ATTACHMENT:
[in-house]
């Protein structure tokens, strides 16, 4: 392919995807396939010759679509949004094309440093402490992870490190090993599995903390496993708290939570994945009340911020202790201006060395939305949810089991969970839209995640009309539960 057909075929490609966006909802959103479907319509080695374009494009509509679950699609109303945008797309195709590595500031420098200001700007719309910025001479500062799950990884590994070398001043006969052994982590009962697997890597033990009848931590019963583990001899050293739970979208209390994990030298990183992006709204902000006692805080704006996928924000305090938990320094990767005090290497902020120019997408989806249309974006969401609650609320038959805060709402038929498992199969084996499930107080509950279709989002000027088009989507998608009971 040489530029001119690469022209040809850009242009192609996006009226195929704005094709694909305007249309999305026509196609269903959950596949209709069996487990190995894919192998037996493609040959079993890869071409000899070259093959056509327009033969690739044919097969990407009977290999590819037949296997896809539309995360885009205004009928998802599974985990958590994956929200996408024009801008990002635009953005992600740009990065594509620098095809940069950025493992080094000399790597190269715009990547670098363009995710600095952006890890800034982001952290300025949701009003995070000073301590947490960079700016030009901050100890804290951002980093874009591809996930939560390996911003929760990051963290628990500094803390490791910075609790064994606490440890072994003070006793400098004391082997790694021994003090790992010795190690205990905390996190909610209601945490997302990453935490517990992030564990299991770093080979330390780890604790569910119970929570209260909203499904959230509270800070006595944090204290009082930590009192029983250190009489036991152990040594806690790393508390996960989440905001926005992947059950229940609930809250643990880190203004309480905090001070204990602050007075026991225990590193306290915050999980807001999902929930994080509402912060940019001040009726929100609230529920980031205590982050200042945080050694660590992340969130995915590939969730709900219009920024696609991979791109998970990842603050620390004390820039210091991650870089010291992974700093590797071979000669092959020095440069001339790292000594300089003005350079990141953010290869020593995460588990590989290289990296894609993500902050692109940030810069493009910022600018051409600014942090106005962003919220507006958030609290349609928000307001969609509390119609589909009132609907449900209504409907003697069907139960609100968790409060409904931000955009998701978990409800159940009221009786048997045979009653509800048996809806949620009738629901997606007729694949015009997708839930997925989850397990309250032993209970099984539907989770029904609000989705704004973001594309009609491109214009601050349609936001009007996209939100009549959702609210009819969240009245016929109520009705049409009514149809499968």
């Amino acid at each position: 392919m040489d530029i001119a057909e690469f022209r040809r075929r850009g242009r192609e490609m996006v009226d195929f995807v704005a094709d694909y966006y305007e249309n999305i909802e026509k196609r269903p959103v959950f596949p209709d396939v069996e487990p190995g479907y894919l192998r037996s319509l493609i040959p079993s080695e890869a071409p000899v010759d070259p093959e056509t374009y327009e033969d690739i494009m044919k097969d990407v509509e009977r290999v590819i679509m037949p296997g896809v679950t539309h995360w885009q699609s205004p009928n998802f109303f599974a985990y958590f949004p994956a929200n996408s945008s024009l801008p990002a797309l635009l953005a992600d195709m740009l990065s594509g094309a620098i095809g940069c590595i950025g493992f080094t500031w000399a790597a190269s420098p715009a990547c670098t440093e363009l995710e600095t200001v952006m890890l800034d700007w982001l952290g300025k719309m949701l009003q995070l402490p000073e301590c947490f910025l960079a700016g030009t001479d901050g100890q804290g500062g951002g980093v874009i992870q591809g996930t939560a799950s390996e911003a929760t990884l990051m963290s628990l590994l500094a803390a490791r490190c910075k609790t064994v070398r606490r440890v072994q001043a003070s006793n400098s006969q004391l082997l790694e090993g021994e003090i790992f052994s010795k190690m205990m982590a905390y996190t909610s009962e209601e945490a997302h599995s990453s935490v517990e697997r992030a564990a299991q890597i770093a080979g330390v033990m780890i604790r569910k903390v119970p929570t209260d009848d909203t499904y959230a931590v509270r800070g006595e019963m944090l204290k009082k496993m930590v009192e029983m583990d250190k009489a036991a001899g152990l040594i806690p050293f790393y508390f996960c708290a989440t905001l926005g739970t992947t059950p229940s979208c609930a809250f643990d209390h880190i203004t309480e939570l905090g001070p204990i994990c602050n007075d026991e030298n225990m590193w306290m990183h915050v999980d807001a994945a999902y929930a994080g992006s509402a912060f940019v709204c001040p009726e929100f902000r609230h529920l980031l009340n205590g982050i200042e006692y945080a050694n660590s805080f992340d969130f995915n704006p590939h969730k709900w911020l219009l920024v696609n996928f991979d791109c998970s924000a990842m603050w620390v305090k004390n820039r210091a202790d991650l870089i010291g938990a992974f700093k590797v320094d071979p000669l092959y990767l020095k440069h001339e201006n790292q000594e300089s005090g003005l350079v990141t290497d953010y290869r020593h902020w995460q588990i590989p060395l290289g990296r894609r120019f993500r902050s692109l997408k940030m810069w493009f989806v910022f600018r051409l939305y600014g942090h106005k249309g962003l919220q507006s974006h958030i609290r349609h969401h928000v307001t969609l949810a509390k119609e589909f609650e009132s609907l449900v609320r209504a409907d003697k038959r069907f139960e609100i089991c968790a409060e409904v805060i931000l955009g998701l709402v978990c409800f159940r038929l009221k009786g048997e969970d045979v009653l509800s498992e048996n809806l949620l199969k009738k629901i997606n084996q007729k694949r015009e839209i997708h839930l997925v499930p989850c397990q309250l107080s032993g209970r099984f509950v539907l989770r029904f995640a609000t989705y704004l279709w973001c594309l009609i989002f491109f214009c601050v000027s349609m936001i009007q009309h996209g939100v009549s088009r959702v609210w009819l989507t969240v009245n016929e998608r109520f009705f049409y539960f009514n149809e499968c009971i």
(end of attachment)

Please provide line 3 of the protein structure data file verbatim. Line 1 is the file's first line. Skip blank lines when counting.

């Amino acid at each position: 392919m040489d530029i001119a057909e690469f022209r040809r075929r850009g242009r192609e490609m996006v009226d195929f995807v704005a094709d694909y966006y305007e249309n999305i909802e026509k196609r269903p959103v959950f596949p209709d396939v069996e487990p190995g479907y894919l192998r037996s319509l493609i040959p079993s080695e890869a071409p000899v010759d070259p093959e056509t374009y327009e033969d690739i494009m044919k097969d990407v509509e009977r290999v590819i679509m037949p296997g896809v679950t539309h995360w885009q699609s205004p009928n998802f109303f599974a985990y958590f949004p994956a929200n996408s945008s024009l801008p990002a797309l635009l953005a992600d195709m740009l990065s594509g094309a620098i095809g940069c590595i950025g493992f080094t500031w000399a790597a190269s420098p715009a990547c670098t440093e363009l995710e600095t200001v952006m890890l800034d700007w982001l952290g300025k719309m949701l009003q995070l402490p000073e301590c947490f910025l960079a700016g030009t001479d901050g100890q804290g500062g951002g980093v874009i992870q591809g996930t939560a799950s390996e911003a929760t990884l990051m963290s628990l590994l500094a803390a490791r490190c910075k609790t064994v070398r606490r440890v072994q001043a003070s006793n400098s006969q004391l082997l790694e090993g021994e003090i790992f052994s010795k190690m205990m982590a905390y996190t909610s009962e209601e945490a997302h599995s990453s935490v517990e697997r992030a564990a299991q890597i770093a080979g330390v033990m780890i604790r569910k903390v119970p929570t209260d009848d909203t499904y959230a931590v509270r800070g006595e019963m944090l204290k009082k496993m930590v009192e029983m583990d250190k009489a036991a001899g152990l040594i806690p050293f790393y508390f996960c708290a989440t905001l926005g739970t992947t059950p229940s979208c609930a809250f643990d209390h880190i203004t309480e939570l905090g001070p204990i994990c602050n007075d026991e030298n225990m590193w306290m990183h915050v999980d807001a994945a999902y929930a994080g992006s509402a912060f940019v709204c001040p009726e929100f902000r609230h529920l980031l009340n205590g982050i200042e006692y945080a050694n660590s805080f992340d969130f995915n704006p590939h969730k709900w911020l219009l920024v696609n996928f991979d791109c998970s924000a990842m603050w620390v305090k004390n820039r210091a202790d991650l870089i010291g938990a992974f700093k590797v320094d071979p000669l092959y990767l020095k440069h001339e201006n790292q000594e300089s005090g003005l350079v990141t290497d953010y290869r020593h902020w995460q588990i590989p060395l290289g990296r894609r120019f993500r902050s692109l997408k940030m810069w493009f989806v910022f600018r051409l939305y600014g942090h106005k249309g962003l919220q507006s974006h958030i609290r349609h969401h928000v307001t969609l949810a509390k119609e589909f609650e009132s609907l449900v609320r209504a409907d003697k038959r069907f139960e609100i089991c968790a409060e409904v805060i931000l955009g998701l709402v978990c409800f159940r038929l009221k009786g048997e969970d045979v009653l509800s498992e048996n809806l949620l199969k009738k629901i997606n084996q007729k694949r015009e839209i997708h839930l997925v499930p989850c397990q309250l107080s032993g209970r099984f509950v539907l989770r029904f995640a609000t989705y704004l279709w973001c594309l009609i989002f491109f214009c601050v000027s349609m936001i009007q009309h996209g939100v009549s088009r959702v609210w009819l989507t969240v009245n016929e998608r109520f009705f049409y539960f009514n149809e499968c009971i």